View looking back at Giant from Rocky Peak Ridge

Panorama from Rocky Peak Ridge, towards the High Peaks and Giant

Panorama from Rocky Peak Ridge towards Lake Champlain and Rocky Peak

While the view from Giant is mostly to the West and North, the views from Rocky Peak Ridge are in all directions and include great views not only of the High Peaks, but also of Lake Champlain and points east and south.  Definitely worth the hike over from Giant.

After resting some and refueling, I began the trek back to Giant.  Noticing that I was down to about a half liter of water, I thought about continuing away from Giant to Marie Louise Pond to filter some more water, but decided that the extra 1.2 miles roundtrip was not going to be worth it.  I think I made the right call, but I was definitely thankful when I finally got back to Roaring Brook and was able to refill my bottles, several hours later.  

The ascent of Giant from Rocky Peak Ridge certainly lived up to my fears, and there were a few stretches where I was just managing to put one foot in front of (or above) the other.  After this hard climb I rested some more at the junction with the Ridge Trail, and noticed a strange feeling.  As I began the descent I realized that I was already feeling sad to be heading down, rather than spending more time in this beautiful section of wilderness.  In the interests of exploring as much of the area as I could, when I got to the fork with the Ridge Trail to the left and the Roaring Brook Trail to the right, I decided to head down the Ridge trail to make something of a loop of the rest of my hike, rather than going down the same way I had come up.  The 1.1 mile stretch of the Ridge Trail down to the Nubble trail made for some gorgeous hiking.  Lots of exposed rock with beautiful views to the West and South.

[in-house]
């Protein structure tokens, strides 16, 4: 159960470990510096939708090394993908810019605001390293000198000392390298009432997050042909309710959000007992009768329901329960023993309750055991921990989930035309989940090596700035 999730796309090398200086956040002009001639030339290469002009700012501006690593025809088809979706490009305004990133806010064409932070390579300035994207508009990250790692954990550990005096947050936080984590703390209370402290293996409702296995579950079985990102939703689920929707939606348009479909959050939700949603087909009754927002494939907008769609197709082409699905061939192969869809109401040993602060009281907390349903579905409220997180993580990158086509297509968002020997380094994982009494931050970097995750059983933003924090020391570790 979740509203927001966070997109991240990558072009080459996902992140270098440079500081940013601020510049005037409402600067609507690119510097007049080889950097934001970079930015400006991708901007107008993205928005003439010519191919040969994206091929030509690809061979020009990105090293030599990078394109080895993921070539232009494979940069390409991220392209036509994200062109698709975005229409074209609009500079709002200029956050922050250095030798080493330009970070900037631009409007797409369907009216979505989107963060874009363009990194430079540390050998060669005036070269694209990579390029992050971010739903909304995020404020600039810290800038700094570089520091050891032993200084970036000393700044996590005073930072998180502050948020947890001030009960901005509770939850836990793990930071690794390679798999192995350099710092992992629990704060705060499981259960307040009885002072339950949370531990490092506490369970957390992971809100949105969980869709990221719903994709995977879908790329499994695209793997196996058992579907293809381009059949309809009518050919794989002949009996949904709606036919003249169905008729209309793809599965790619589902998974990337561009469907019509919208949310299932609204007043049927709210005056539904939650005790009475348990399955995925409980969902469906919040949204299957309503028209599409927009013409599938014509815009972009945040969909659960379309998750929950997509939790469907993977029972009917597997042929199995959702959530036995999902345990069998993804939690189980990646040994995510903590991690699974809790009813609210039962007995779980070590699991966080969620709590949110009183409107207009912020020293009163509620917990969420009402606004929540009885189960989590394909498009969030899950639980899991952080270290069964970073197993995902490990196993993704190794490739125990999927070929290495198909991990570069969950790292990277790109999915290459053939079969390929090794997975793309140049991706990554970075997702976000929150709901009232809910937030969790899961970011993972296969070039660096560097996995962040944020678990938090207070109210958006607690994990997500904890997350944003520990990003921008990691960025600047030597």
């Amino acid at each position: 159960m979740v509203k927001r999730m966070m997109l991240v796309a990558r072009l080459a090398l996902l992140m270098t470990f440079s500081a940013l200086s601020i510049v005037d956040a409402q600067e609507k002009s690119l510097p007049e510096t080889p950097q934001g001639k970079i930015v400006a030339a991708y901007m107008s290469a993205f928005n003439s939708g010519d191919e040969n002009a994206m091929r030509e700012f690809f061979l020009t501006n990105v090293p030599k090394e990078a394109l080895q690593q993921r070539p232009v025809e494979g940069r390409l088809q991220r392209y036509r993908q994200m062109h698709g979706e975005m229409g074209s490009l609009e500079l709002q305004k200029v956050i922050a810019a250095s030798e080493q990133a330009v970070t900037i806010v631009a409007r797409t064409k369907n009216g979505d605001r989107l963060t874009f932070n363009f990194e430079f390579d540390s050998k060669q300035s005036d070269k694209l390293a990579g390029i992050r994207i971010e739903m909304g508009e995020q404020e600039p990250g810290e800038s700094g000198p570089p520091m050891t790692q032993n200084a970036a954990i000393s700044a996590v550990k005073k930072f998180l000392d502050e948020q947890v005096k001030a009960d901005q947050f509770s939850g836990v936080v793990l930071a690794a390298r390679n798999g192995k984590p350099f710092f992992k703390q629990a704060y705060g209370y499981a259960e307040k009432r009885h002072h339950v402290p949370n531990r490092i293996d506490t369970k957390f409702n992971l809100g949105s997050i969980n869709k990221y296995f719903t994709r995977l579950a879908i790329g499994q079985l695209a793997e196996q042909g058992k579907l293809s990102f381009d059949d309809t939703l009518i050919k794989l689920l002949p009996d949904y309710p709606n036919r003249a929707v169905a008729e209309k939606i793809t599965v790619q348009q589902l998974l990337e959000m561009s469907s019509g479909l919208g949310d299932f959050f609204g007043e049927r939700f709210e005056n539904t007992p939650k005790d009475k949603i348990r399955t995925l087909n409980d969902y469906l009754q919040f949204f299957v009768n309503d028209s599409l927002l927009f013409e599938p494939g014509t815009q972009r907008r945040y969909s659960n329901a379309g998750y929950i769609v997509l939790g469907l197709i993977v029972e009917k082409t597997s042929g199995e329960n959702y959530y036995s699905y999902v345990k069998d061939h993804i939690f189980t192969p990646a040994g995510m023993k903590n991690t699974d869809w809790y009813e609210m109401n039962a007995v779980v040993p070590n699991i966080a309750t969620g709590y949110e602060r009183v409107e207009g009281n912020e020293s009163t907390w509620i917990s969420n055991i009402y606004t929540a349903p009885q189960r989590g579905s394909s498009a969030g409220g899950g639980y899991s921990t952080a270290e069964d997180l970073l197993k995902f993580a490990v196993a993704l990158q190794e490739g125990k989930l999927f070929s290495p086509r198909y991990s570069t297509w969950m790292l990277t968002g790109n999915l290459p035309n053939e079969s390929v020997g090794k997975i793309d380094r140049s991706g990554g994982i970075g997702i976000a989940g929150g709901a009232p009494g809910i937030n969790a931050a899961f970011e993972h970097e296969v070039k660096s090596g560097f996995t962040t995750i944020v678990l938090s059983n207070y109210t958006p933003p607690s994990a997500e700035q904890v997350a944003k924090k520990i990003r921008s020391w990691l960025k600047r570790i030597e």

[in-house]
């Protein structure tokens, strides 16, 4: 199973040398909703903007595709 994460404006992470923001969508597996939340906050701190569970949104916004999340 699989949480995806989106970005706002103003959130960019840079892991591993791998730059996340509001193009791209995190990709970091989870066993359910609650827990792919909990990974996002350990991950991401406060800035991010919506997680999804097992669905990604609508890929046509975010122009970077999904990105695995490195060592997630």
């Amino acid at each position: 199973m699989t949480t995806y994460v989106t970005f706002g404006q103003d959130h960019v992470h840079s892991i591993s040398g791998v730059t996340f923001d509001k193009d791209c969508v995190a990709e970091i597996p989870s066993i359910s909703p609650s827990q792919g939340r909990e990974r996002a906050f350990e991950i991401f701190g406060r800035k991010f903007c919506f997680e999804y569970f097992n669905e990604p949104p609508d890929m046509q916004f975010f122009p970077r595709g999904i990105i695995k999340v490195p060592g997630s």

views from the Ridge Trail

At one point the trail divides into so that hikers can go either over or around "the bump."  Again, in the interest of learning as much as possible, I chose to go OVER the bump.  While the views were nice, they offered little that was unique given the many other exposed areas.